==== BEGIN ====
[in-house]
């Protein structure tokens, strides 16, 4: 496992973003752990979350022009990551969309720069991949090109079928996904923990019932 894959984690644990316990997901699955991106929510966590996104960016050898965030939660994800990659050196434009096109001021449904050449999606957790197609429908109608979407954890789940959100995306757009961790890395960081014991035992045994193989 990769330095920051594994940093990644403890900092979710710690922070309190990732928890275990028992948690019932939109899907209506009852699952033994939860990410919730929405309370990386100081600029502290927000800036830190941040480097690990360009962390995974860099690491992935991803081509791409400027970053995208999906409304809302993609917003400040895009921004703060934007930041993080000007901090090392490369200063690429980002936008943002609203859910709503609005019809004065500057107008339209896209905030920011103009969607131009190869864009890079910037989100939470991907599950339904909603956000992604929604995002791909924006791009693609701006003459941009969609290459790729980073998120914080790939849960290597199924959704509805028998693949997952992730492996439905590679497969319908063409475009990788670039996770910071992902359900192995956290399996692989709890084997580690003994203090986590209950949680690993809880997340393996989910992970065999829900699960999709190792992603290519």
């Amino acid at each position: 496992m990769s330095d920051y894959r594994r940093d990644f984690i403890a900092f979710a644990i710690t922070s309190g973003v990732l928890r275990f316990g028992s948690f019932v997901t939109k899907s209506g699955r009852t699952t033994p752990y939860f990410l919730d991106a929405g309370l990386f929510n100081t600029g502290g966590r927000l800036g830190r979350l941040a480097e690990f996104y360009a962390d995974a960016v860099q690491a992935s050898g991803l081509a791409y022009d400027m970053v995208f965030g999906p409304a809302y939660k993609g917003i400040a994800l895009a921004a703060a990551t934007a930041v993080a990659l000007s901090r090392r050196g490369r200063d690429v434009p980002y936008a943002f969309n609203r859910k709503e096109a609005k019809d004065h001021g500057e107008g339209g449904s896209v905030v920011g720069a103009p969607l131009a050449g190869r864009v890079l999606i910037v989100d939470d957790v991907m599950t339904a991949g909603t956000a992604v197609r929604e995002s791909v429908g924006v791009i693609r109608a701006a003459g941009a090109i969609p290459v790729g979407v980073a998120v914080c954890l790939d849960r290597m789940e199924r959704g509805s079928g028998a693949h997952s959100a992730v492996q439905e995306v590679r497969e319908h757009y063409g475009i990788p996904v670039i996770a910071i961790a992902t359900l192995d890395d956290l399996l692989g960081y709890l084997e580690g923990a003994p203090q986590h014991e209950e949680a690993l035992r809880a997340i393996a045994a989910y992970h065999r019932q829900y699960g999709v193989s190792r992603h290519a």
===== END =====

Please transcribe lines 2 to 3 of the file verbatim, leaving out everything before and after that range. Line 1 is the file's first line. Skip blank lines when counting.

């Protein structure tokens, strides 16, 4: 496992973003752990979350022009990551969309720069991949090109079928996904923990019932 894959984690644990316990997901699955991106929510966590996104960016050898965030939660994800990659050196434009096109001021449904050449999606957790197609429908109608979407954890789940959100995306757009961790890395960081014991035992045994193989 990769330095920051594994940093990644403890900092979710710690922070309190990732928890275990028992948690019932939109899907209506009852699952033994939860990410919730929405309370990386100081600029502290927000800036830190941040480097690990360009962390995974860099690491992935991803081509791409400027970053995208999906409304809302993609917003400040895009921004703060934007930041993080000007901090090392490369200063690429980002936008943002609203859910709503609005019809004065500057107008339209896209905030920011103009969607131009190869864009890079910037989100939470991907599950339904909603956000992604929604995002791909924006791009693609701006003459941009969609290459790729980073998120914080790939849960290597199924959704509805028998693949997952992730492996439905590679497969319908063409475009990788670039996770910071992902359900192995956290399996692989709890084997580690003994203090986590209950949680690993809880997340393996989910992970065999829900699960999709190792992603290519």
């Amino acid at each position: 496992m990769s330095d920051y894959r594994r940093d990644f984690i403890a900092f979710a644990i710690t922070s309190g973003v990732l928890r275990f316990g028992s948690f019932v997901t939109k899907s209506g699955r009852t699952t033994p752990y939860f990410l919730d991106a929405g309370l990386f929510n100081t600029g502290g966590r927000l800036g830190r979350l941040a480097e690990f996104y360009a962390d995974a960016v860099q690491a992935s050898g991803l081509a791409y022009d400027m970053v995208f965030g999906p409304a809302y939660k993609g917003i400040a994800l895009a921004a703060a990551t934007a930041v993080a990659l000007s901090r090392r050196g490369r200063d690429v434009p980002y936008a943002f969309n609203r859910k709503e096109a609005k019809d004065h001021g500057e107008g339209g449904s896209v905030v920011g720069a103009p969607l131009a050449g190869r864009v890079l999606i910037v989100d939470d957790v991907m599950t339904a991949g909603t956000a992604v197609r929604e995002s791909v429908g924006v791009i693609r109608a701006a003459g941009a090109i969609p290459v790729g979407v980073a998120v914080c954890l790939d849960r290597m789940e199924r959704g509805s079928g028998a693949h997952s959100a992730v492996q439905e995306v590679r497969e319908h757009y063409g475009i990788p996904v670039i996770a910071i961790a992902t359900l192995d890395d956290l399996l692989g960081y709890l084997e580690g923990a003994p203090q986590h014991e209950e949680a690993l035992r809880a997340i393996a045994a989910y992970h065999r019932q829900y699960g999709v193989s190792r992603h290519a």